Kabuki dramas are always very colorful and dramatic. The actors have developed all sorts of "special effects" that make the drama even more interesting. For example, there are many trap doors in the stage and behind the scenery, so actors often appear on stage suddenly, as if from nowhere. Another technique that the actors use is to wear one costume underneath another. Stage hands are waiting behind the curtain to help them get one costume off quickly. With practice, they can change into a completely different costume in just three or four seconds . The crowd is amazed when an actor dressed as an old man walks off the stage in one direction and appears a split second later on the opposite side of the stage dressed as a young samurai. It almost seems like magic!

Perhaps the most famous kabuki drama is the "Chushingura". This play is adapted from the story of the 47 samurai , and the people of Edo love to watch it. However, the bakufu has rules against any play that depicts people or events that have occurred recently. They don't want kabuki to be used as a way of complaining about the Government or satirizing unpopular people. Therefore, the story in the Chishingura has been changed slightly, and the setting has been moved to Kamakura in the 1200s. Of course, everyone knows what the drama is really about, so it doesn't make any difference that the "names were changed to protect the innocent".
- source : Edomatsu


. Kabuki Theater 歌舞伎 .
kumadori 隈取 painting of the face and more

. WKD : Edo Sanza 江戸三座
the three famous Kabuki theaters of Edo .


Tsukiji no tatsujin 築地の達人 Great masters of Tsukiji
Three different root vegetables pickled in Soy sauce:
「江戸ごぼう」- 「江戸歌舞伎漬」 - 「おかか生姜」


source : library.metro.tokyo.jp/portals

Tokyo Tsukiji hoteru kan 東京築地ホテル館 Tokyo Tsukiji Hotel Building
歌川芳虎 Utagawa Yoshitora, 1870
The first Western-style hotel in Tokyo.

Poster Print by Utagawa Hiroshige III (1843 - 1894)
source : amazon.com/ ...


. Dolls with Kabuki Makeup .


The word 築地 tsukiji (tsuiji) is used for other things.

. 築地 - tsuijibei 築地塀 Tsuiji wall, tile-roofed mud wall .

. Japanese Legends - 伝説 民話 昔話 – ABC-List .



京都府 Kyoto

Neko no magari 猫の曲り "The Cat Corner"
The corner of the South-East 築地塀(ついじべい) Tsuiji fence of temple To-Ji is called "Neko no Magari" and is feared as a place where ghosts and spooks reside. If people pass around this corner, they will experience misfortune. So even today a bridal procession will never pass along this corner.
This explanation goes back to the Heian period and the belief in the animal deities of the Four Directions. A statue of each one had been erected at the appropriate corner of the temple.
The statue of Byakko 白虎, the White Tiger in the West, had looked very much like a cat and people called it neko no magari-kado 猫の曲がり角 , the corner where the cat turns. But the statue had been removed at the beginning of the Meiji period.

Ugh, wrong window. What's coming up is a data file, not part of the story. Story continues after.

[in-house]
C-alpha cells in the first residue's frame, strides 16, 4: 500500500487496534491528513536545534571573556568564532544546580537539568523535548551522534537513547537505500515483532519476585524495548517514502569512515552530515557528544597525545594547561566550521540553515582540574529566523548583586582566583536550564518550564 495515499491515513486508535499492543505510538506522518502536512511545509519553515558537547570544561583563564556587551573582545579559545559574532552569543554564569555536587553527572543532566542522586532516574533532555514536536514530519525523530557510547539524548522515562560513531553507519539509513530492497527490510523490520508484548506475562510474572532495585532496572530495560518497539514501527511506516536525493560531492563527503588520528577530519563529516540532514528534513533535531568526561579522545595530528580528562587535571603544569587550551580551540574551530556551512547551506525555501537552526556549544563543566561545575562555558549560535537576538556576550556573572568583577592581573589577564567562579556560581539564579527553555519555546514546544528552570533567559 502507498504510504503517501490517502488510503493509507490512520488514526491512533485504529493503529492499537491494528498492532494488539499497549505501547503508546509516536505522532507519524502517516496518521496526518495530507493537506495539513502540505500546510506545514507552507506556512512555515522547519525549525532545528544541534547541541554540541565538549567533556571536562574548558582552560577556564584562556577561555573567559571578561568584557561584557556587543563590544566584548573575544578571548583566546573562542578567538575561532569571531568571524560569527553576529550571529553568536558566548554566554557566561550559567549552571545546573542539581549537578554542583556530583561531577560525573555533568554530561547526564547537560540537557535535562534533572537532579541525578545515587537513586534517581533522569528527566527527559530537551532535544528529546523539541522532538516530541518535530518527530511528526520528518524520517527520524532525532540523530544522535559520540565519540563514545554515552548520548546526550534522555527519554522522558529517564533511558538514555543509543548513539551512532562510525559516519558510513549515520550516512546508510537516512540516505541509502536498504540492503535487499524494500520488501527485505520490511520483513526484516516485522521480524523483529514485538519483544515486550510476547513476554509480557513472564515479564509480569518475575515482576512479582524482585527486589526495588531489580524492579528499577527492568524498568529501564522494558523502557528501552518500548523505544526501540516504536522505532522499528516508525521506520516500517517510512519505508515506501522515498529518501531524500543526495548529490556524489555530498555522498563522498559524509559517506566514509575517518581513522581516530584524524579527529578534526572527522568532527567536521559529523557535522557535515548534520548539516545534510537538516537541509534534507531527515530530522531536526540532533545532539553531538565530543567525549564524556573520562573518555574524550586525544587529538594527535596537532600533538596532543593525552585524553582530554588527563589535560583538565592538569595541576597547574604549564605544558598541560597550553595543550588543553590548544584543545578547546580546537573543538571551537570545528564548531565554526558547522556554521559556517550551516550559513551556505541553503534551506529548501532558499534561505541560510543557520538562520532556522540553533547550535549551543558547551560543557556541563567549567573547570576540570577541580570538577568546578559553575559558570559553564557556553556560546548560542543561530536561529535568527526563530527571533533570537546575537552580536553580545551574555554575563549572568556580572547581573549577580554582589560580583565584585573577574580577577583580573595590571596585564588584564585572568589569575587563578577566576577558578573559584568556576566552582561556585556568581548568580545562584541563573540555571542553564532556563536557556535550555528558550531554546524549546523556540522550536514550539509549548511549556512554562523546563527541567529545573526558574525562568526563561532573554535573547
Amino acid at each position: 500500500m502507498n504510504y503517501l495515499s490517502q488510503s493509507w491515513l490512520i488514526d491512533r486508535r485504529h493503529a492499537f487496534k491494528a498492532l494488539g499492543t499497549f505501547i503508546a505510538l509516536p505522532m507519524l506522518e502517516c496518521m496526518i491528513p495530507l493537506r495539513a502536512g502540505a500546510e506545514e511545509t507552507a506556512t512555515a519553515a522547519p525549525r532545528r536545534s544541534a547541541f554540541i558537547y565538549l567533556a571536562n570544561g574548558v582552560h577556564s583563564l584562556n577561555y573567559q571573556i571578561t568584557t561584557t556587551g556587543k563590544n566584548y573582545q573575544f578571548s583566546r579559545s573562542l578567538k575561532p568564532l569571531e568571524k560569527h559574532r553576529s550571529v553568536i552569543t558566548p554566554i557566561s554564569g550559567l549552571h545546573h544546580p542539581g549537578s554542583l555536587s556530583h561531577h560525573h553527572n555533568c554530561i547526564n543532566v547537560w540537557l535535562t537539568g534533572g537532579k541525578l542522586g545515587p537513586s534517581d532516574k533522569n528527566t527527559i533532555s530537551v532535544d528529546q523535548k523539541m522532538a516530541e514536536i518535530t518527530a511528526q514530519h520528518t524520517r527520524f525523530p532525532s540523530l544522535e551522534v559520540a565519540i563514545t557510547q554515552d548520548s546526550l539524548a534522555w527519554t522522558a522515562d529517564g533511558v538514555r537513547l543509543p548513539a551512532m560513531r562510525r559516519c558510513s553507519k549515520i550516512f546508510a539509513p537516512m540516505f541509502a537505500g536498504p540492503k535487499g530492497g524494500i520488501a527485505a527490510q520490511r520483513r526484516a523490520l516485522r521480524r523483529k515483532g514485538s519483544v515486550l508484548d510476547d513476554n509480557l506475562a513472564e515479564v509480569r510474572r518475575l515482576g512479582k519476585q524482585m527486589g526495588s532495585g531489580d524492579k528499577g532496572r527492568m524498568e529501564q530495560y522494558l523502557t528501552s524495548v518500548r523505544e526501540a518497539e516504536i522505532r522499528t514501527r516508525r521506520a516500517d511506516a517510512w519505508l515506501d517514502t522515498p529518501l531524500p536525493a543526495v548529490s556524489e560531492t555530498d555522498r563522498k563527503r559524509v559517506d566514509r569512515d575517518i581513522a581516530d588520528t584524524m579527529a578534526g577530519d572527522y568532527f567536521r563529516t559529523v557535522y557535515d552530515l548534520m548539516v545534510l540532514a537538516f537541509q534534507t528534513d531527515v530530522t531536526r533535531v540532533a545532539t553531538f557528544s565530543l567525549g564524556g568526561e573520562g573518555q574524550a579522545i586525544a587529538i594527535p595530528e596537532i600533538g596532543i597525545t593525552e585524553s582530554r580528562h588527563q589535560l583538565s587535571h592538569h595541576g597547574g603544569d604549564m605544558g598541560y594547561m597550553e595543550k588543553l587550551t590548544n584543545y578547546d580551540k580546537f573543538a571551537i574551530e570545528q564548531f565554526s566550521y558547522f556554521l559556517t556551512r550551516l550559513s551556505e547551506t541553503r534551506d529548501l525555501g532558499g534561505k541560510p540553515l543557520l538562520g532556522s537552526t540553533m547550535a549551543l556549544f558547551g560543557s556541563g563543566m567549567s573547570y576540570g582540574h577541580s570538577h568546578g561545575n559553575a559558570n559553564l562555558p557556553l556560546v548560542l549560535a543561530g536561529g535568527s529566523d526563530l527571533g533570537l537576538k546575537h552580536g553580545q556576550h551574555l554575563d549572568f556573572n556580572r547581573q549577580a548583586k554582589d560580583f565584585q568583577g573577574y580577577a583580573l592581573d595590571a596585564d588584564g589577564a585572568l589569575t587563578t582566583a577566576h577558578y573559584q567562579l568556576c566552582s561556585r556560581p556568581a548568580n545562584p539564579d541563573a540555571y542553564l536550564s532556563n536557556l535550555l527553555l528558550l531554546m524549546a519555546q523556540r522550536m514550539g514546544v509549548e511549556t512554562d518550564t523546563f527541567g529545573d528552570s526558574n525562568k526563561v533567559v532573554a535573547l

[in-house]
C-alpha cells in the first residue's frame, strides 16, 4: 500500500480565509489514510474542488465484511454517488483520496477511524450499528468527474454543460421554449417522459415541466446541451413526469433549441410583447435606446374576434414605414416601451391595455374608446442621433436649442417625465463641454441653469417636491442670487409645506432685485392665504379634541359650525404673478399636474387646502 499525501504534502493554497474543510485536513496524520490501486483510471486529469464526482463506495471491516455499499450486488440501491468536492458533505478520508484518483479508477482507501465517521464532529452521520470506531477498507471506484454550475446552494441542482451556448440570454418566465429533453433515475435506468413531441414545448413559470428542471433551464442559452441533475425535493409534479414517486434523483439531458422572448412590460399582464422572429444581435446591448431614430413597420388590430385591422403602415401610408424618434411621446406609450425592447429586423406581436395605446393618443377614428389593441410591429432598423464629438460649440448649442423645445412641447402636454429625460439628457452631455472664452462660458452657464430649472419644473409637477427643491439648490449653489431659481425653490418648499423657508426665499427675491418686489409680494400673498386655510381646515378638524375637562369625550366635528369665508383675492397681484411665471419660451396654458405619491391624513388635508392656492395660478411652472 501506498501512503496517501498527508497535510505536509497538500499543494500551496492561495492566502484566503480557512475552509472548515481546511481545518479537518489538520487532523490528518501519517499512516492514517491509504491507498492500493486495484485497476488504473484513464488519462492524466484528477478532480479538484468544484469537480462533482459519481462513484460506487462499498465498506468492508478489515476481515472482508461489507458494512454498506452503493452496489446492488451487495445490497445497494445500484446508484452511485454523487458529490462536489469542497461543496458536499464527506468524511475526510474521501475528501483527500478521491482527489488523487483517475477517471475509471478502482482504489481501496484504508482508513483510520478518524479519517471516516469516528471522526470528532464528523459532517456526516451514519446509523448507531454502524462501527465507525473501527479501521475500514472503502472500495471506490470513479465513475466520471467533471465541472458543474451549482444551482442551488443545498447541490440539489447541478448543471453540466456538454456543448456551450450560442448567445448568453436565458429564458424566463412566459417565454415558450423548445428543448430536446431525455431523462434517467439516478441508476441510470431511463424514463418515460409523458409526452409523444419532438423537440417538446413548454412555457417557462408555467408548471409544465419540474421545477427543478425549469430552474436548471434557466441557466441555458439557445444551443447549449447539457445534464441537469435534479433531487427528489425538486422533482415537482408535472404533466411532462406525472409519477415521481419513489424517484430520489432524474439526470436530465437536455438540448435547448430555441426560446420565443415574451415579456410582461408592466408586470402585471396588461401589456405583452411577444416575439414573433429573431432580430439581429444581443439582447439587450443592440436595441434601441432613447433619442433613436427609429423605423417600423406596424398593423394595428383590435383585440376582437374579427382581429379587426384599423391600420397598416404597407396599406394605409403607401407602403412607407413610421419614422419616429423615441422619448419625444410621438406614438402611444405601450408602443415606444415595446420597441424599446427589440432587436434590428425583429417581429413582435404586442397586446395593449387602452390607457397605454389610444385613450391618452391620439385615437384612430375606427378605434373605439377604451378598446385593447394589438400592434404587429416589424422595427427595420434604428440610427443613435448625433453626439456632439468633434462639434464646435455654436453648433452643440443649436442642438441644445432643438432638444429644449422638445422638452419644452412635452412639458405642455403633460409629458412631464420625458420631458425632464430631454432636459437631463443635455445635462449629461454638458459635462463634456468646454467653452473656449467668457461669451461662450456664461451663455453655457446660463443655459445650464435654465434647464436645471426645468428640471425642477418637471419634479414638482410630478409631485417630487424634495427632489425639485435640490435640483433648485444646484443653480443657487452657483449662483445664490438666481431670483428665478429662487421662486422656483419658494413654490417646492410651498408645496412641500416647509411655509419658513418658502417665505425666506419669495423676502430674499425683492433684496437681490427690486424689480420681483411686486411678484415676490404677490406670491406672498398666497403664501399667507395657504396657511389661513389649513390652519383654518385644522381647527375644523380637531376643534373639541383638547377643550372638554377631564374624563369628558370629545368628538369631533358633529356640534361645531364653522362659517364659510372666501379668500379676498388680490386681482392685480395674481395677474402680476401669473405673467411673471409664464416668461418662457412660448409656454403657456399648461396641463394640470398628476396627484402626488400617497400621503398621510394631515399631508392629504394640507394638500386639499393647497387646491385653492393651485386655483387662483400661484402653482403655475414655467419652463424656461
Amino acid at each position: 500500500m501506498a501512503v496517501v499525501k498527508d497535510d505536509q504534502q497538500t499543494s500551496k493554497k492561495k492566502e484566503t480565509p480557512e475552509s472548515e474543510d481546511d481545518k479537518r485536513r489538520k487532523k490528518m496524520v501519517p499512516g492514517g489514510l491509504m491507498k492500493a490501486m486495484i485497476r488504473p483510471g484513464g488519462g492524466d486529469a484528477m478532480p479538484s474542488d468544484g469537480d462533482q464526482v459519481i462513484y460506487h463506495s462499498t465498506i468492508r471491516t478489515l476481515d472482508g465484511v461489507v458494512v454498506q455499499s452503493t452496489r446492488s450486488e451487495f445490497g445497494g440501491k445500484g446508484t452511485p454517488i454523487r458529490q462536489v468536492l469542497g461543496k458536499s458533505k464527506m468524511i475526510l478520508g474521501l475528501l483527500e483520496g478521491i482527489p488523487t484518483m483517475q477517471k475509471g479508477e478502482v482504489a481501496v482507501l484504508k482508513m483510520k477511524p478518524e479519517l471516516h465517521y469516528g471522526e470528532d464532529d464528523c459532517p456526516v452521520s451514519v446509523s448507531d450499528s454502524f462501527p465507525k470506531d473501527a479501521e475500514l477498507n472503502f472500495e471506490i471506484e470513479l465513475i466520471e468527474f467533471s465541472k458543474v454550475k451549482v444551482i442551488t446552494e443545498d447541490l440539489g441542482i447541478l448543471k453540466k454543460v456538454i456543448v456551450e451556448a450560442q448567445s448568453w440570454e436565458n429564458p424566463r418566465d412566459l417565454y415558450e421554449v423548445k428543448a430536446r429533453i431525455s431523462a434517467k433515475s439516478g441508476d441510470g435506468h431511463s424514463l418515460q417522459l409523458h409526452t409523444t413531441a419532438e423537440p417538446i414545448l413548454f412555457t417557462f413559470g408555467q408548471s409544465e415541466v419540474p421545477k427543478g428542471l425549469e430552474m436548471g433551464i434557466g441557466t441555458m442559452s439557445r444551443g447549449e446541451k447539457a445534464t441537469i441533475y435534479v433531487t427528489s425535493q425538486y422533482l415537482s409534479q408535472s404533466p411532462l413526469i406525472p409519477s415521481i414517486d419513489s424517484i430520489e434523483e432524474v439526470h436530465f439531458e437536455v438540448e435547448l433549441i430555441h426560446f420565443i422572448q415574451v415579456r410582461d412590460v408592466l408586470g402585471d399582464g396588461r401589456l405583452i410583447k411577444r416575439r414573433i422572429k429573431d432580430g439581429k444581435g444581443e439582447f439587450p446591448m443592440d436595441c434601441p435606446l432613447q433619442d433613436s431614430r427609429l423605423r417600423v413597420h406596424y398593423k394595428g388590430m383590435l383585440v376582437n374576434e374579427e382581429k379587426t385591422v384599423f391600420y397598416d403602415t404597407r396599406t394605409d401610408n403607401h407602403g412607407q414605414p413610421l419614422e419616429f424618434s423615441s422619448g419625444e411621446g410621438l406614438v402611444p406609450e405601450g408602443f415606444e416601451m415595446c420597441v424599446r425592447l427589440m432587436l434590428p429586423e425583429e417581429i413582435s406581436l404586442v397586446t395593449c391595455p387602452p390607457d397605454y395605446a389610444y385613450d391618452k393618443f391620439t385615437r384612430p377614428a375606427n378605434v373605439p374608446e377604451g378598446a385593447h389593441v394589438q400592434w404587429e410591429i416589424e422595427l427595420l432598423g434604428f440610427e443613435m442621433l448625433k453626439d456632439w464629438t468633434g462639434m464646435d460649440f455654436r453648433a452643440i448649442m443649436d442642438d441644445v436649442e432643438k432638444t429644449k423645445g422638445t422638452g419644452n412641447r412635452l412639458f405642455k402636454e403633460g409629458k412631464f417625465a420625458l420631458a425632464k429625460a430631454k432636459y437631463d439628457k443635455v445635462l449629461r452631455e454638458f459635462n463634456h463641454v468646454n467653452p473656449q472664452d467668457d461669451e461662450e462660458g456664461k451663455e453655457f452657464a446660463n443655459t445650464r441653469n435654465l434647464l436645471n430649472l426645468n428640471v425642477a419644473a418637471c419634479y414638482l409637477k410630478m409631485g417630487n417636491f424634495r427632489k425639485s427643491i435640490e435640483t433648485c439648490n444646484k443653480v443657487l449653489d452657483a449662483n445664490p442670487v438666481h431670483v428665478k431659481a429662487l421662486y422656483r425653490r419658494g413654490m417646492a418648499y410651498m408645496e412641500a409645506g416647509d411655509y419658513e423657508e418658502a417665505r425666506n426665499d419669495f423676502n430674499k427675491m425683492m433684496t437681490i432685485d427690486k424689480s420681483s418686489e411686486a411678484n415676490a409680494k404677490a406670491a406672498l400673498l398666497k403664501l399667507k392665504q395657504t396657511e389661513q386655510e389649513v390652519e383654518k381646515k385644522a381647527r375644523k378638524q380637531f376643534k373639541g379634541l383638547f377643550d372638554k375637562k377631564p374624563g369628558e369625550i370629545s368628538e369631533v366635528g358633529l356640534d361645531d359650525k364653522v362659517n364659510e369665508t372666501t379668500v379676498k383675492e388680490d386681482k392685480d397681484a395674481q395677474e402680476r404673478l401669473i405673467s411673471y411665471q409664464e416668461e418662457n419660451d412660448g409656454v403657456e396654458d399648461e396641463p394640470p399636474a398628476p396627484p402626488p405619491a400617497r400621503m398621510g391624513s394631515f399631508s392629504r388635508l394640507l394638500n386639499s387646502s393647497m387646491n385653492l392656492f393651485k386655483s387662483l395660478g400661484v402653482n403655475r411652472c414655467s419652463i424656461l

Careful, maybe the protector deity of the West had been mis-placed in the South-East for some unknown reason and thus caused trouble ?!

There is another simpler explanation:
Since this corner is located in daily sunshine, many alley cats have come to live here.

. 東寺七不思議 Seven Wonders of Temple To-Ji .

. "Tozai Nanboku 東西南北" - the Four Directions .

Tsukubai no Tsuji 蹲踞辻

One corner of the fence around the 京都御所 Kyoto Gosho Imperial palace is called Tsubaki no Tsuji.
Is people pass here late at night, they often suddenly get lost and loose their way.

長野県 Nagano 小県郡 Chiisagata district 武石村 Takeshi

お仙ヶ淵 Osengafuchi - 大蛇 Huge Serpent
Once upon a long time,
three siblings suddenly came along and took up residence in the village. The oldest was sister お仙 O-Sen, next was brother 庄兵衛 Shohei and the youngest was 金次郎 Kinjiro. But shortly after they came, things in the village went awfully wrong. Almost every night some cattle was stolen. And often some large scales from 大蛇 a huge snake were left behind. The villagers soon realized that the three siblings were in fact large serpents and tried to get rid of them. But they were much afraid of a curse of the serpent, if they would harm the animals.
So they decided to declare them as deities and hold rituals for them.
O-Sen was worshipped at お仙ヶ淵 O-Sen-ga-fuchi, Shohei at 築地原の菖蒲池 the pond Shobu-Ike at Tsukijihara and Kinjiro at the pond 金次郎池 Kinjiro-Ike.
After that, the stealing and killing of their cattle stopped in the village.

お仙ヶ淵 Osengafuchi


- reference : Nichibun Yokai Database -


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. Chūō ku, Chuuoo Ku 中央区 Chuo Ward "Central Ward" .

. Japanese Architecture - Interior Design - The Japanese Home .

. Famous Places and Powerspots of Edo 江戸の名所 .

. Doing Business in Edo - 商売 - Introduction .

. shokunin 職人 craftsman, craftsmen, artisan, Handwerker .

. senryu, senryū 川柳 Senryu poems in Edo .

. densetsu 伝説 Japanese Legends - Introduction .

- - - - - #tsukiji #kabukiedo - - - -